It is our clinical impression that age and incision length are more strongly associated with surgical site infection (SSI) following colic surgery than skin closure or wound protection method. Therefore, the objective of this observational clinical cohort study was to identify the risks for SSI in horses undergoing colic surgery. Data collection included pre-, intra-, and postoperative variables. Variables with P <0.2 following univariable analysis were used in a logistic regression multivariable model. Variables with P<0.05 were included in the final model. Odds ratios (OR; 95% confidence intervals, 95% CI) were determined. The area under the curve (AUC) for the receiver-operator characteristic was calculated. The final multivariable model included breed (P=0.008), incision length (P=0.004), surgical procedure classification (P<0.001), and postoperative (PO) colic (P=0.037; overall model P<0.001, and AUC was 0.81 [excellent discrimination between SSI vs. no SSI]). Warmbloods (OR 12.0; 95% CI 2.7-74.8), American breeds (OR 6.4; 95% CI 1.2-43.0), and Thoroughbreds (4.5; 95% CI 1.1-25.5), more commonly had SSI than other breeds (ponies/miniature horses, Draft breeds, Standardbreds, Arabians, and Crossbreeds [referent]). A higher SSI rate was associated with incision lengths >27 cm (3.7; 95% CI 1.5-9.9), heavily contaminated procedures (12.0; 95% CI 3.3-49.9), and horses with PO colic (2.7; 95% CI 1.1-6.8). SSI appeared to be more common after heavily contaminated procedures and in horses with PO colic, which probably resulted in more incisional contamination and trauma. Some breeds appeared to have higher odds of SSI. Age was not associated with SSI. The risk of developing SSI was higher for horses with an incision >27 cm; therefore, surgeons are encouraged to use the minimum incision length required to accomplish the necessary abdominal exploration and bowel manipulation in the safest manner possible.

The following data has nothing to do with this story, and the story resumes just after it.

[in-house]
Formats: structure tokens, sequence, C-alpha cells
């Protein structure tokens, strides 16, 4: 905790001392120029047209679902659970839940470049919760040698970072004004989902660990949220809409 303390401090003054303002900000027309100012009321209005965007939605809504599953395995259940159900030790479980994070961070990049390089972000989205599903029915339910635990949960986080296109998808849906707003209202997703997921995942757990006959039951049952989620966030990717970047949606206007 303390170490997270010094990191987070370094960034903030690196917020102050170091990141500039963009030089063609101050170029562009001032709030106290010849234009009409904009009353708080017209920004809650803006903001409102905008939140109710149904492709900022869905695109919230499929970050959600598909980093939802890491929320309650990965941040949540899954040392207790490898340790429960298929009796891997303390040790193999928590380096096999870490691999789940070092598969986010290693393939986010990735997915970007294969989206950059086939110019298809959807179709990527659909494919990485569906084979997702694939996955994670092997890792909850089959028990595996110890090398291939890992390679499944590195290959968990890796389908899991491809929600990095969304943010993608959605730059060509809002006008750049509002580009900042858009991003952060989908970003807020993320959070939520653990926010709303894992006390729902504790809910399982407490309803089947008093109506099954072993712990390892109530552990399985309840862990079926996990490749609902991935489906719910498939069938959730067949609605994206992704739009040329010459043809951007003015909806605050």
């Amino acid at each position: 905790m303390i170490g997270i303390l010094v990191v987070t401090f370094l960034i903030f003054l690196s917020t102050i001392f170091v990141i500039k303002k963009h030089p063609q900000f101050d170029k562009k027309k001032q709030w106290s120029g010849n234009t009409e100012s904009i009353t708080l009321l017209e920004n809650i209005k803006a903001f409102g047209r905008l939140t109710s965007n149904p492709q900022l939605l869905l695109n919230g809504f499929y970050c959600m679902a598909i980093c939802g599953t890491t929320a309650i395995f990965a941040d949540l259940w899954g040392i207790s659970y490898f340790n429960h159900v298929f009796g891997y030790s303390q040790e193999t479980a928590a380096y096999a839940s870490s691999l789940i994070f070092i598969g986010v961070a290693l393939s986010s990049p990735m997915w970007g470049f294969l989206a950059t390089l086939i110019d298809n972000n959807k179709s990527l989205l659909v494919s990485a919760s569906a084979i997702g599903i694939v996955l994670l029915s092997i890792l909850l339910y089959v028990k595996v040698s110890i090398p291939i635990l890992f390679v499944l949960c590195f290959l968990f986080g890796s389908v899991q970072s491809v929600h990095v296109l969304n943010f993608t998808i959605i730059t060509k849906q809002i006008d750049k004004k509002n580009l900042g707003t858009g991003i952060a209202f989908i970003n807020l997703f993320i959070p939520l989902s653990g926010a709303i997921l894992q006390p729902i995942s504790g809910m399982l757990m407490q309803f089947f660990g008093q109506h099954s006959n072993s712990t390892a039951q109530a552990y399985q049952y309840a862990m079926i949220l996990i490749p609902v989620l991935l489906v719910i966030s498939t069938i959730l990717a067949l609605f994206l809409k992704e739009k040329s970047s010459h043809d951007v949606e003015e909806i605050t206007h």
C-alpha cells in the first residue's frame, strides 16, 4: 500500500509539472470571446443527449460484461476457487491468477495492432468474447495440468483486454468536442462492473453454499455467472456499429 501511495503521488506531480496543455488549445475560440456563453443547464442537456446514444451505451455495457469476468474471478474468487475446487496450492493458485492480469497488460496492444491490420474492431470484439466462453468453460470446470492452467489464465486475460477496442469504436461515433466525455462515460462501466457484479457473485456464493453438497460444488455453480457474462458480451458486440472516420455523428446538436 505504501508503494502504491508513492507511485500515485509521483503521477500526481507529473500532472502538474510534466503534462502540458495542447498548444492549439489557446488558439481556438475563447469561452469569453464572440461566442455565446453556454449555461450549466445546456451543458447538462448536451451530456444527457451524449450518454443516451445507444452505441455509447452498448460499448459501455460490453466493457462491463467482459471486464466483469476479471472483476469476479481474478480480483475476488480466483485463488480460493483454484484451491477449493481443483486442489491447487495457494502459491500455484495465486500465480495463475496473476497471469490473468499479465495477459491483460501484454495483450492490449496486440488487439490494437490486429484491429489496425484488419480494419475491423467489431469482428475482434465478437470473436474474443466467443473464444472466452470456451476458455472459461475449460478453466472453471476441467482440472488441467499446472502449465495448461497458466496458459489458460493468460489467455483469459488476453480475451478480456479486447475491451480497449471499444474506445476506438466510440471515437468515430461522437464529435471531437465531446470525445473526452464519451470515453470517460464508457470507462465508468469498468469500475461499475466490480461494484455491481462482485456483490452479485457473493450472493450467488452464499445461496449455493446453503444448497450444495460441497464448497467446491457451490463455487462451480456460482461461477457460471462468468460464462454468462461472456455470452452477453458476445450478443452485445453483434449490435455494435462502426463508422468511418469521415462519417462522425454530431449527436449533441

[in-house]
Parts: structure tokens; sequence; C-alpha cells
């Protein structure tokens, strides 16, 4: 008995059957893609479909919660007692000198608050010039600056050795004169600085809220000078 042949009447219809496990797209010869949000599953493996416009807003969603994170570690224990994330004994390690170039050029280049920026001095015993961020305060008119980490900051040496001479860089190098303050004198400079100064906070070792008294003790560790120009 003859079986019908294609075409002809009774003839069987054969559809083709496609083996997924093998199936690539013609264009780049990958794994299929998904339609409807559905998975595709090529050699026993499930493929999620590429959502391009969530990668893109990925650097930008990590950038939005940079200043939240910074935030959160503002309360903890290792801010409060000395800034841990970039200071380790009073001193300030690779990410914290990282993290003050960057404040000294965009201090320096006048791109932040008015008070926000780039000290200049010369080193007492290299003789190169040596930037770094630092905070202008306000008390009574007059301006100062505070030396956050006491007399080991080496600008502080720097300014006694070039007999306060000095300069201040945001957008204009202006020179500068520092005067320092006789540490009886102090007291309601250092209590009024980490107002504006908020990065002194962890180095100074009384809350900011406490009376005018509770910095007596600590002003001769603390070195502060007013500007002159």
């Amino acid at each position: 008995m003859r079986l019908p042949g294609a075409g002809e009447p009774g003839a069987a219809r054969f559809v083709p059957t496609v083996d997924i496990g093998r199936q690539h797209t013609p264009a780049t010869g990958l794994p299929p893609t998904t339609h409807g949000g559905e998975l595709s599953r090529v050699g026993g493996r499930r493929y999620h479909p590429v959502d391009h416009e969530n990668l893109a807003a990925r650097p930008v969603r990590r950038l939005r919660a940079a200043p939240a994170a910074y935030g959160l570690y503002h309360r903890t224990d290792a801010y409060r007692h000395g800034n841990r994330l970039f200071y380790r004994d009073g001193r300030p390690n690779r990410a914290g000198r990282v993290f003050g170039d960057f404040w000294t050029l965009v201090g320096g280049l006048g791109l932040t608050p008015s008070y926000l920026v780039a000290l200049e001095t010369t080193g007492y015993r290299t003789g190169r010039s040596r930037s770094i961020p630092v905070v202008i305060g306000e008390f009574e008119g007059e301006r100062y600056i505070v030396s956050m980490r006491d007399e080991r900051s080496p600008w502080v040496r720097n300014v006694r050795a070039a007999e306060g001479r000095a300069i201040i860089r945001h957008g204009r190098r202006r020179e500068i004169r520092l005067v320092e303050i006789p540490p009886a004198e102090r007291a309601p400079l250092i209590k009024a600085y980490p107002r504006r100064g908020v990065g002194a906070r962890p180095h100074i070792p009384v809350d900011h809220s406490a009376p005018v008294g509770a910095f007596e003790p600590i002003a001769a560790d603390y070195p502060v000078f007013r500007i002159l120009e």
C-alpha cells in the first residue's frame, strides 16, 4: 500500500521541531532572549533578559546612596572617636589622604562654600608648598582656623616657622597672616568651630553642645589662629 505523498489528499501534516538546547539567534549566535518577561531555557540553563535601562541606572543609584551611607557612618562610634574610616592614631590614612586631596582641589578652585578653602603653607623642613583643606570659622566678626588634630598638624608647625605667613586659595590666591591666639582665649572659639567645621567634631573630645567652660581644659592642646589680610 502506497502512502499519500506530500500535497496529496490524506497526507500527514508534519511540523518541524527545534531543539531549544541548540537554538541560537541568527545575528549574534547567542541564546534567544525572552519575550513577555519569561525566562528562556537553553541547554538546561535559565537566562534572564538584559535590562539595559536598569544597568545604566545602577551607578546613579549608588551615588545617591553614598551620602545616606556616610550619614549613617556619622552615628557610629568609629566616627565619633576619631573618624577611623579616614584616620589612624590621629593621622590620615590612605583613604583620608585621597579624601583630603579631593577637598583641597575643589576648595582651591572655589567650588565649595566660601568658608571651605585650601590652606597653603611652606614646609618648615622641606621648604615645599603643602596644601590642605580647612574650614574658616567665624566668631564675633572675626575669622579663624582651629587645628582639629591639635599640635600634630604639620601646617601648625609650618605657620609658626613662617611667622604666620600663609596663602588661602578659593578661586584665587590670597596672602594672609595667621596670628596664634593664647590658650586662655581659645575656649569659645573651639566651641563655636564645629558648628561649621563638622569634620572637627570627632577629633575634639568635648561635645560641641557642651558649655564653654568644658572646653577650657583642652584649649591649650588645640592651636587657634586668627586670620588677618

Are horse age and incision length associated with surgical site infection following equine colic surgery?

TOMASSONE, Laura;ZARUCCO, Laura
2016

Abstract

It is our clinical impression that age and incision length are more strongly associated with surgical site infection (SSI) following colic surgery than skin closure or wound protection method. Therefore, the objective of this observational clinical cohort study was to identify the risks for SSI in horses undergoing colic surgery. Data collection included pre-, intra-, and postoperative variables. Variables with P <0.2 following univariable analysis were used in a logistic regression multivariable model. Variables with P<0.05 were included in the final model. Odds ratios (OR; 95% confidence intervals, 95% CI) were determined. The area under the curve (AUC) for the receiver-operator characteristic was calculated. The final multivariable model included breed (P=0.008), incision length (P=0.004), surgical procedure classification (P<0.001), and postoperative (PO) colic (P=0.037; overall model P<0.001, and AUC was 0.81 [excellent discrimination between SSI vs. no SSI]). Warmbloods (OR 12.0; 95% CI 2.7-74.8), American breeds (OR 6.4; 95% CI 1.2-43.0), and Thoroughbreds (4.5; 95% CI 1.1-25.5), more commonly had SSI than other breeds (ponies/miniature horses, Draft breeds, Standardbreds, Arabians, and Crossbreeds [referent]). A higher SSI rate was associated with incision lengths >27 cm (3.7; 95% CI 1.5-9.9), heavily contaminated procedures (12.0; 95% CI 3.3-49.9), and horses with PO colic (2.7; 95% CI 1.1-6.8). SSI appeared to be more common after heavily contaminated procedures and in horses with PO colic, which probably resulted in more incisional contamination and trauma. Some breeds appeared to have higher odds of SSI. Age was not associated with SSI. The risk of developing SSI was higher for horses with an incision >27 cm; therefore, surgeons are encouraged to use the minimum incision length required to accomplish the necessary abdominal exploration and bowel manipulation in the safest manner possible.
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http://dx.doi.org/10.1016/j.tvjl.2016.09.004
Colic; Horse; Incision; Infection; Laparotomy
Darnaud, S.J.M.; Southwood, L.L.; Aceto, H.W.; Stefanovski, D.; Tomassone, L.; Zarucco, L.
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Utilizza questo identificativo per citare o creare un link a questo documento: http://hdl.handle.net/2318/1597427
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